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All-Time Number Debate - Number 2

For the next few months, we here at Die By The Blade will be celebrating the Sabres' 40th anniversary with a look at the best players wearing a specific number in what we are calling the All Time Number Debate. A total of 364 players have played for the Sabres during their 40 year history and they have worn a total of 68 numbers and you have the power to pick the best.  

Two players wore the number 2 for the Sabres, one became a legend in Sabres history

Jim Watson: 1970-72

Watson played on the Buffalo Sabres for two seasons and has a place in Sabres history as he scored the first regular season goal in Sabres history. Claimed in the expansion draft from the Detroit Red Wings, Watson's two seasons composed of 144 games. During those 144 games, Watson had a total of four goals and 19 points and while he didn't light the lamp, he definitely worked the penalty box door with a total of 248 penalty minutes. That averages out to 1.72 penalty minutes/game or almost a minor a night. 

A major stat of note is Watson was sixth in the league in 1970-71, the Sabres inaugural season, in goals against with 122 and his plus/minus statistic was -28. It was the Sabres inaugural season so some defensive liability is afforded but the season after it went to a career worst -33 and Watson was never a plus player during the time the statistic was measured.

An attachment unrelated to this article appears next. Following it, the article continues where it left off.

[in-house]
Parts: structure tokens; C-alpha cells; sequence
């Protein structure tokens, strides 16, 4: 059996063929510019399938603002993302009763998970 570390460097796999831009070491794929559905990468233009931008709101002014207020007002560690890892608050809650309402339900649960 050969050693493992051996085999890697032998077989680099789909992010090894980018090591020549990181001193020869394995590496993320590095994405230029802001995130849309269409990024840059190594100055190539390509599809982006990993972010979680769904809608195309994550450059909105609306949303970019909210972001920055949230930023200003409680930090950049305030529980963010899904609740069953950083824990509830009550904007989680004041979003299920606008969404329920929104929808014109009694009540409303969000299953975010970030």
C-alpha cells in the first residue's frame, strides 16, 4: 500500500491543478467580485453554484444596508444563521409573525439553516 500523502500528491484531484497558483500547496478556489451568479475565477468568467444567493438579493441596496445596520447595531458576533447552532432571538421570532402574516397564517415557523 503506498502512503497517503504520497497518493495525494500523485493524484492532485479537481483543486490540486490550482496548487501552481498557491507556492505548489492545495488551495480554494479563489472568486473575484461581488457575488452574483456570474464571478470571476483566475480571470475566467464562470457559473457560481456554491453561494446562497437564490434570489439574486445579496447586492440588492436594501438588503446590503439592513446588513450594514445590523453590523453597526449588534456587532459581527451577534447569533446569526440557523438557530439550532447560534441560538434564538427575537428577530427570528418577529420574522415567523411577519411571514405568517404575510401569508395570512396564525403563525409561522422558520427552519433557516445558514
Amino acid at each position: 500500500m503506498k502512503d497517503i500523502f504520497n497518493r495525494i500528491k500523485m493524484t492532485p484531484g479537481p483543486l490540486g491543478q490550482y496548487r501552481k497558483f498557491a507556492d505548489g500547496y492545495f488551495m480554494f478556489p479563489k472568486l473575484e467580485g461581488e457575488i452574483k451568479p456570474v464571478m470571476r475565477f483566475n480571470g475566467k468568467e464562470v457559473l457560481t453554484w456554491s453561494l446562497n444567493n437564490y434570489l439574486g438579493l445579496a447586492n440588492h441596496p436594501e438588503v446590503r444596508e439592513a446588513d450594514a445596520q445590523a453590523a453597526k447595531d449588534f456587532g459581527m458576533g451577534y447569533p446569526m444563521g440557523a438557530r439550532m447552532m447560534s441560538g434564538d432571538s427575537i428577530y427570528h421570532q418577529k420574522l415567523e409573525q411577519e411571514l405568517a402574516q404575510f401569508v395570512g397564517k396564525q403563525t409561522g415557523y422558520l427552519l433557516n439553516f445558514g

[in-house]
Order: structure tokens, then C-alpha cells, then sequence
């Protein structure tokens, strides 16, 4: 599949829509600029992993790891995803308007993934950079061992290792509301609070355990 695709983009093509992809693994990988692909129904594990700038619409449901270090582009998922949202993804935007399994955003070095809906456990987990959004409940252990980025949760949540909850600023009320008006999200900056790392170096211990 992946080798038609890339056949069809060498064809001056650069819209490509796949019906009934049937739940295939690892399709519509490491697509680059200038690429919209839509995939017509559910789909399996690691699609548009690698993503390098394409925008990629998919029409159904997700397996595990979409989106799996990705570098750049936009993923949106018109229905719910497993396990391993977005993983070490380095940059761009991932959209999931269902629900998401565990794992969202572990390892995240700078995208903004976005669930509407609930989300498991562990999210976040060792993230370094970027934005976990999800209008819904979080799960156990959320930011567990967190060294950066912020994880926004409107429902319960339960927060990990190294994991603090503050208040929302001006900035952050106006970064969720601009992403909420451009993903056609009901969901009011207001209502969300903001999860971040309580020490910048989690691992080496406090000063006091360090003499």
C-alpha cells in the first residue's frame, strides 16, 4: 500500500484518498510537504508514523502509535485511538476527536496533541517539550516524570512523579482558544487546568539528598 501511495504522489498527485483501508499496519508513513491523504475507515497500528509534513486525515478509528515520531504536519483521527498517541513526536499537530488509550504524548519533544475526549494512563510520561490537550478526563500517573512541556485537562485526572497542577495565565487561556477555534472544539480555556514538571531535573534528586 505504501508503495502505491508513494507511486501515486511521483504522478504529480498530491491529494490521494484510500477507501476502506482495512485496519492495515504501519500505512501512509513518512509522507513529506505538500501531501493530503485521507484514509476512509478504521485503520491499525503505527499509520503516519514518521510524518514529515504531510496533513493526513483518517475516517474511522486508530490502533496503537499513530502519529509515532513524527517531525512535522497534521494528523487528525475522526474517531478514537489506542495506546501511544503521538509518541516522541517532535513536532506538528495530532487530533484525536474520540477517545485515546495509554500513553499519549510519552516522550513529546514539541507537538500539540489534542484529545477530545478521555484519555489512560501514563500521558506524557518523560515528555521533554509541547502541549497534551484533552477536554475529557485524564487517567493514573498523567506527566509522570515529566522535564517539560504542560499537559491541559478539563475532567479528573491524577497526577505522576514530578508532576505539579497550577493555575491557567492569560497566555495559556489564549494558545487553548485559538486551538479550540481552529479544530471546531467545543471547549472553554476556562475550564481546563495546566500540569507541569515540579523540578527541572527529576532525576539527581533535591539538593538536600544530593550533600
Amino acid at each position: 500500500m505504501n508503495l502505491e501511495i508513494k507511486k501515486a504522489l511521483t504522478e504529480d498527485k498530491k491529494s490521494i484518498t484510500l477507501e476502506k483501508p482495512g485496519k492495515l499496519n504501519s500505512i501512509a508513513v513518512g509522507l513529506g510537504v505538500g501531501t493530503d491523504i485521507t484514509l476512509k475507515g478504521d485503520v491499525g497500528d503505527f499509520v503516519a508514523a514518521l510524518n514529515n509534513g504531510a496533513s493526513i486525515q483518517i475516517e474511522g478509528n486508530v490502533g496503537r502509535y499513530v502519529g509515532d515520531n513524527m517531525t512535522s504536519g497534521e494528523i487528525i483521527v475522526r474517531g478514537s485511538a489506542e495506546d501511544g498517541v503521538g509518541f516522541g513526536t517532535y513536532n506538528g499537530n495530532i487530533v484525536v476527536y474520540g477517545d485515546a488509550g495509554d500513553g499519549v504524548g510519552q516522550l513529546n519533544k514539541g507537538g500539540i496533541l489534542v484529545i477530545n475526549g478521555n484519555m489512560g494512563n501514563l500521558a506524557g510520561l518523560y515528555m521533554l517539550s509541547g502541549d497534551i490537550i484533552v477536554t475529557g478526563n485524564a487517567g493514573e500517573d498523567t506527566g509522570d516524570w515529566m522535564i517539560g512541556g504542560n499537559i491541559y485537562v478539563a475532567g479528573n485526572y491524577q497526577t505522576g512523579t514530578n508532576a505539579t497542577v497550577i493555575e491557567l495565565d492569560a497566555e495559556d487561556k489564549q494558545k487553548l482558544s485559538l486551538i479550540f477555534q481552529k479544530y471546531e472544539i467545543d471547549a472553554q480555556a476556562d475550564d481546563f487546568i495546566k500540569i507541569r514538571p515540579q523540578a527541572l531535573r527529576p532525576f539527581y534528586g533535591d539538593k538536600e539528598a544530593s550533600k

Watson played a total of eight seasons in the NHL, six with the Detroit Red Wings before coming to the Buffalo Sabres. He ended his career in the WHA, first with the Los Angeles Sharks and then with the Chicago Cougars and Quebec Nordiques. For his total NHL career, Watson had four goals and 23 points and added another seven goals and 40 points in the WHA before his career ended in 1976. 

Following the jump, we look at the life and career of the first player on our list to have his number retired by the Sabres, Tim Horton

Tim Horton - 1972-74

When you ask many people what they think of when they hear the name Tim Horton, most will reply with the coffee chain. Horton was a revered player though, who played a total of 24 seasons in the NHL before his untimely death in 1974. 

Horton's Sabres career was short. It lasted 124 games and was a good pickup by GM Punch Imlach in 1972. Horton's defensive play was one of the reasons that the Sabres made the playoffs for the first time in the 1972-73 season. Horton had one goal and 23 points in those games and while Horton was known as an intimidating player, it didn't come through dirty play with a total of 109 penalty minutes in 124 games.

Horton was inducted in the Hockey Hall of Fame in 1977 for his total career which included 24 seasons in the NHL, 19 of those with the Toronto Maple Leafs. Horton played a total 1,446 games, won 4 Stanley Cups, and had a total of 518 points. Horton played in 7 All-Star games and was named first team all-star three times and second team all-star three times. 

What makes Horton's career tragic was how it ended. Horton was claimed in a car crash on the QEW on the way home from a game against the Maple Leafs in 1974. At the time, Horton was going 100 miles an hour and had a blood alcohol content of twice the legal limit. He crashed into a concrete barrier and was ejected from the car. The incident and other factors saw the Sabres fade down the stretch and miss the playoffs in 1974. 

Horton's number was retired by the Sabres in 1996.